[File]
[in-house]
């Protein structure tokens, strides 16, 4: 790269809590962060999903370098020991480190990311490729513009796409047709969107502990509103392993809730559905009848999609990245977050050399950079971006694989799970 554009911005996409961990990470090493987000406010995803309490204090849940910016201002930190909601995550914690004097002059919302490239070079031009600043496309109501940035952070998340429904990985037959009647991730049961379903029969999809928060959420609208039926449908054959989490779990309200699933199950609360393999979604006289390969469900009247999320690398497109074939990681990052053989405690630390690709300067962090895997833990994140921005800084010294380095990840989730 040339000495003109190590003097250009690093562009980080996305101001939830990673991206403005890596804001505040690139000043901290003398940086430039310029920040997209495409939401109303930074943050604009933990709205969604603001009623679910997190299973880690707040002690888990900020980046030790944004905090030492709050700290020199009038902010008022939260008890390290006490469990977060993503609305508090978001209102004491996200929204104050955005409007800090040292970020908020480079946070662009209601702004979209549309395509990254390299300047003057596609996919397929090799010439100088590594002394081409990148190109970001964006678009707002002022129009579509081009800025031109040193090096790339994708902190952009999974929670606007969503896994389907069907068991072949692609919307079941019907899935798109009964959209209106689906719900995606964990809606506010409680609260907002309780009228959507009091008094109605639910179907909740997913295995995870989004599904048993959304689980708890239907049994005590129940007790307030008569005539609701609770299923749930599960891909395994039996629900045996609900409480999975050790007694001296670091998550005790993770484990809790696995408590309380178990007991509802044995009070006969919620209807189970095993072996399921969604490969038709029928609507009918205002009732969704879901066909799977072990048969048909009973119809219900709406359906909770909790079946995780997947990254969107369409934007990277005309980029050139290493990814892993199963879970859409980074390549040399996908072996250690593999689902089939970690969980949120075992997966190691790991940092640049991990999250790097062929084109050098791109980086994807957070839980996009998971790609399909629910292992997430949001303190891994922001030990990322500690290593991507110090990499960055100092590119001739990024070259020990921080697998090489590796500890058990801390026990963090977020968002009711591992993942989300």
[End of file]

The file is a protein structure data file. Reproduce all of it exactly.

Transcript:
[in-house]
């Protein structure tokens, strides 16, 4: 790269809590962060999903370098020991480190990311490729513009796409047709969107502990509103392993809730559905009848999609990245977050050399950079971006694989799970 554009911005996409961990990470090493987000406010995803309490204090849940910016201002930190909601995550914690004097002059919302490239070079031009600043496309109501940035952070998340429904990985037959009647991730049961379903029969999809928060959420609208039926449908054959989490779990309200699933199950609360393999979604006289390969469900009247999320690398497109074939990681990052053989405690630390690709300067962090895997833990994140921005800084010294380095990840989730 040339000495003109190590003097250009690093562009980080996305101001939830990673991206403005890596804001505040690139000043901290003398940086430039310029920040997209495409939401109303930074943050604009933990709205969604603001009623679910997190299973880690707040002690888990900020980046030790944004905090030492709050700290020199009038902010008022939260008890390290006490469990977060993503609305508090978001209102004491996200929204104050955005409007800090040292970020908020480079946070662009209601702004979209549309395509990254390299300047003057596609996919397929090799010439100088590594002394081409990148190109970001964006678009707002002022129009579509081009800025031109040193090096790339994708902190952009999974929670606007969503896994389907069907068991072949692609919307079941019907899935798109009964959209209106689906719900995606964990809606506010409680609260907002309780009228959507009091008094109605639910179907909740997913295995995870989004599904048993959304689980708890239907049994005590129940007790307030008569005539609701609770299923749930599960891909395994039996629900045996609900409480999975050790007694001296670091998550005790993770484990809790696995408590309380178990007991509802044995009070006969919620209807189970095993072996399921969604490969038709029928609507009918205002009732969704879901066909799977072990048969048909009973119809219900709406359906909770909790079946995780997947990254969107369409934007990277005309980029050139290493990814892993199963879970859409980074390549040399996908072996250690593999689902089939970690969980949120075992997966190691790991940092640049991990999250790097062929084109050098791109980086994807957070839980996009998971790609399909629910292992997430949001303190891994922001030990990322500690290593991507110090990499960055100092590119001739990024070259020990921080697998090489590796500890058990801390026990963090977020968002009711591992993942989300």